The range of the Dungeness crab extends from Alaska to southern California. Found on sandy and muddy bottoms, they can live from the nearshore to depths of more than 100 feet. Dungeness crab are generally abundant in Whatcom County.


Mating occurs between hard-­shelled males and recently molted, soft­-shelled females, generally in the late spring and summer. Male crabs are polygamous­ they mate with more than one female crab. Females store the fertilized eggs for several months under their abdomen until the eggs hatch (between February and April). Large females can carry more than 2.5 million eggs. For the first 90­120 days after hatching, Dungeness crabs are free­floating planktonic larvae. Larvae settle down onto the bottom of an estuary or nearshore environment between June and September, where they molt into recognizable crabs. Crabs can molt as many as ten times in their first year.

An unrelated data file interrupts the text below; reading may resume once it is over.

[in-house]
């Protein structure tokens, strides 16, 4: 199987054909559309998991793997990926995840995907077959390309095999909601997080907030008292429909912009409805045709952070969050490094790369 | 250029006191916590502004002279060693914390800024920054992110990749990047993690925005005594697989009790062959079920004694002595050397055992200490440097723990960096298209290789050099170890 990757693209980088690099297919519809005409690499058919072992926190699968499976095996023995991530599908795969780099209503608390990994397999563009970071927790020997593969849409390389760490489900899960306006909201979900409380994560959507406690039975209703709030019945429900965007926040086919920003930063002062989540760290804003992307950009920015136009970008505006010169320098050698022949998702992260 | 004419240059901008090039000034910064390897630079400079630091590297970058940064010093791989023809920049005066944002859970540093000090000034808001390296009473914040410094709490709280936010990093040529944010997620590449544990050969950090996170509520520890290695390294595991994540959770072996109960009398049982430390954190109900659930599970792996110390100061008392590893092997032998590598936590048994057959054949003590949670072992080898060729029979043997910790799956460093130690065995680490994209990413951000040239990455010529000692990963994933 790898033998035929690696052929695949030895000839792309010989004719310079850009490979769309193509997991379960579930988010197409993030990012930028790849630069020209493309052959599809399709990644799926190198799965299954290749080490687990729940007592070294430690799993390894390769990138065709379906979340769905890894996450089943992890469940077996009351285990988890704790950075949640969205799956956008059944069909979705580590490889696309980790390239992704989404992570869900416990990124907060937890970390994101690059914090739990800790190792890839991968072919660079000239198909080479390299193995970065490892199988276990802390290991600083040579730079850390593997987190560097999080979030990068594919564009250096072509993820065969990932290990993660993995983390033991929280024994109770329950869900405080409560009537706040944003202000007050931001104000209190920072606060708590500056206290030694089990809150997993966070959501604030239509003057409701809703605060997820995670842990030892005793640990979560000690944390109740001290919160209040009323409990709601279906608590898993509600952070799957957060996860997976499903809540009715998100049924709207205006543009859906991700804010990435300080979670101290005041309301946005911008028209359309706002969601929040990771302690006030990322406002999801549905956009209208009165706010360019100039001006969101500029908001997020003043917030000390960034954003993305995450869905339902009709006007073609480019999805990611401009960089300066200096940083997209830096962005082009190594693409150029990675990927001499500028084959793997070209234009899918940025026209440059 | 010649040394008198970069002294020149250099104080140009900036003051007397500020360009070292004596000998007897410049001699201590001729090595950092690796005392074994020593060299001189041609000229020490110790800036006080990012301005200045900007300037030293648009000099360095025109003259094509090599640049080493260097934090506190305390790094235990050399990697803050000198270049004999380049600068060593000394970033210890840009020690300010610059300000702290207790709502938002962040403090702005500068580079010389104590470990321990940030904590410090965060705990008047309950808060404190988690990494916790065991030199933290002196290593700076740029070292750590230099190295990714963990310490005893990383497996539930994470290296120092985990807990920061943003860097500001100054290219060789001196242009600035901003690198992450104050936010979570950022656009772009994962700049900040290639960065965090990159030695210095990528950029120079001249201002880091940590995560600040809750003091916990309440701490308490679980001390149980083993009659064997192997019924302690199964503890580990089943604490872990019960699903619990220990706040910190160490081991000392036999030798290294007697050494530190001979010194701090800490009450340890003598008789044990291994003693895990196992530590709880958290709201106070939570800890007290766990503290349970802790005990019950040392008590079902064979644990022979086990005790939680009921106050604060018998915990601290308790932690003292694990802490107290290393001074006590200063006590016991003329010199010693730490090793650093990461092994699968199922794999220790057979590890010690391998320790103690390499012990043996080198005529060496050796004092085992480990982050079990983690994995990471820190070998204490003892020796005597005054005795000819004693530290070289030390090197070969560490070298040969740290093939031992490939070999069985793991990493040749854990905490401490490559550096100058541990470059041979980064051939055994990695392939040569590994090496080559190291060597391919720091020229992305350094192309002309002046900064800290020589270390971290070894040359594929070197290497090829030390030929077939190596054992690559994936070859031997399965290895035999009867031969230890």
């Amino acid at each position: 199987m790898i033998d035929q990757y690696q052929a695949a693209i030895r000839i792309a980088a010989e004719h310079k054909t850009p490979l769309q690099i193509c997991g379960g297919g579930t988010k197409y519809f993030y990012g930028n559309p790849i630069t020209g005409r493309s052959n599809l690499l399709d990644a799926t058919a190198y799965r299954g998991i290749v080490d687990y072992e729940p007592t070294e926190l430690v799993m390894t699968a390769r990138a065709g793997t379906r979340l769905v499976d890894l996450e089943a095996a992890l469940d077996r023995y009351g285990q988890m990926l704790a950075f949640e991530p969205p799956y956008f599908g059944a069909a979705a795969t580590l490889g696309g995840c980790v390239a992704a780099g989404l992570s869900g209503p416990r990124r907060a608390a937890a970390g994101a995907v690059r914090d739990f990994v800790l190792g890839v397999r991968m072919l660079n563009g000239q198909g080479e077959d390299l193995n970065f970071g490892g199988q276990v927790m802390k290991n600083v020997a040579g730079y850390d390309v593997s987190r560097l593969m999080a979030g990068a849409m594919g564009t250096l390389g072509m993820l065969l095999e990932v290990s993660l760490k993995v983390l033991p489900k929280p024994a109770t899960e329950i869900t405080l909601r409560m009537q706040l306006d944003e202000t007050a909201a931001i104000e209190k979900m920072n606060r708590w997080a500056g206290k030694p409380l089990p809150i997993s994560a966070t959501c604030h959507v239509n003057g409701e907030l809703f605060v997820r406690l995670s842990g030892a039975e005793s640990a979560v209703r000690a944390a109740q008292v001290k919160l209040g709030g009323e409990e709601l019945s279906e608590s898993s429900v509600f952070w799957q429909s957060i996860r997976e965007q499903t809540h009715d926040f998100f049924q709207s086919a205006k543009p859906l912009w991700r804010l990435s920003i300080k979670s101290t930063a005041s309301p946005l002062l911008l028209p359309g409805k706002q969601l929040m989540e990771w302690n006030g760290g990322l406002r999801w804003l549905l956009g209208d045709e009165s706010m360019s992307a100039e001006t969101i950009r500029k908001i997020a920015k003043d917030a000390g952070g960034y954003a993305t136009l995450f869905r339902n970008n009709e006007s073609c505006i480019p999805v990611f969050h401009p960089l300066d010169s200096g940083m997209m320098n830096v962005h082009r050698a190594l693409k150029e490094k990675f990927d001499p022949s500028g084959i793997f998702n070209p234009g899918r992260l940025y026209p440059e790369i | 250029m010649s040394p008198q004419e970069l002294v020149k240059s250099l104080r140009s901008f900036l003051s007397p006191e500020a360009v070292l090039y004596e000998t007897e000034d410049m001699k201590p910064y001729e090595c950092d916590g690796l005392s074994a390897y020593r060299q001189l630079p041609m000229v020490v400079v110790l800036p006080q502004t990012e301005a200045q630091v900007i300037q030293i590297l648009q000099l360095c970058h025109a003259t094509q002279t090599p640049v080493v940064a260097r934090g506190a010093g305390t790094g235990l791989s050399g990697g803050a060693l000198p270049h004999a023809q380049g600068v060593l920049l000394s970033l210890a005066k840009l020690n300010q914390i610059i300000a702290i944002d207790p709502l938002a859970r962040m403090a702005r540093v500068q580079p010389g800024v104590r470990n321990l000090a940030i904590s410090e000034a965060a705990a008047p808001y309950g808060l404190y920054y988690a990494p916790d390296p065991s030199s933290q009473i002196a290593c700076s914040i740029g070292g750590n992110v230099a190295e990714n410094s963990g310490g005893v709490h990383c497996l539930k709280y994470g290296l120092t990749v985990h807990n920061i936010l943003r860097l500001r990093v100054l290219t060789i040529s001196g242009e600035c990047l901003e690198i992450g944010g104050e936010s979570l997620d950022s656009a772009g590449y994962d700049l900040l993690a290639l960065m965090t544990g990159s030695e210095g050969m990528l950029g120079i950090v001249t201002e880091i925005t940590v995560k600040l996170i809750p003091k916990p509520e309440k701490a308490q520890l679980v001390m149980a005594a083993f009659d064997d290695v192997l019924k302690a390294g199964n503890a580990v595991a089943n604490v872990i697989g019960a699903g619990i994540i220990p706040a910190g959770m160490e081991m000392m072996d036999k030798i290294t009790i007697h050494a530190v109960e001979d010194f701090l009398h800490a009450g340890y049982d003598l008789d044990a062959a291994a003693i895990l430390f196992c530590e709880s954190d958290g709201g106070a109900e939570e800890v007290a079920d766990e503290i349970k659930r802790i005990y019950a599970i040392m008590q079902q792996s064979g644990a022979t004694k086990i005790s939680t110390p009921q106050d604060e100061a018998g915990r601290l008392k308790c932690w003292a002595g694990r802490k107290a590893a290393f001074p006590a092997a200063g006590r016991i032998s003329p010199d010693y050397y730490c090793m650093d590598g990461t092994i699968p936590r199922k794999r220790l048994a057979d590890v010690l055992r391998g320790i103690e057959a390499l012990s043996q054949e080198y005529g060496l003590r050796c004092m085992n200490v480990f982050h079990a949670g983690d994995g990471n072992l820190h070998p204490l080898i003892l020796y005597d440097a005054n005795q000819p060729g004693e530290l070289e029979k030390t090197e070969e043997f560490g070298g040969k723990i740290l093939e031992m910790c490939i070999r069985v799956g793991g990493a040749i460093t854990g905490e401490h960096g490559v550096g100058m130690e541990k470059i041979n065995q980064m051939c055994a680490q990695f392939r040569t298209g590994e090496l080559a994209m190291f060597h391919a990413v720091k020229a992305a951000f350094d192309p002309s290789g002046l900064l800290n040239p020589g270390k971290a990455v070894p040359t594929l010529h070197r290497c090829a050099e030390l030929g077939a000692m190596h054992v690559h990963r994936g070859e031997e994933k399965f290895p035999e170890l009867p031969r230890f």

Dungeness are both predators and prey throughout their lives. They feed on fish, shrimp, and clams and are a food source for fish (e.g. halibut, dogfish, hake, lingcod) and octopus. Crabs will also eat other crabs. A hard shell and pincers are a crab’s main methods of defense. A hard shell is necessary to protect the crab and to function as a skeleton, but once a shell hardens, the crab cannot grow any larger. Growth can only occur with the shedding of the shell (molting). The crab will first begin to grow a soft shell and then backs out of its hard shell through a crack. Shedding the hard shell takes about 15 minutes, but it takes approximately two months for the newly developed soft shell to harden. During this period, crab are vulnerable to predators and tend to hide in the sand or mud. The crab’s newly formed shell is usually 11-29% bigger than the previous shell. A mature crab molts about once a year.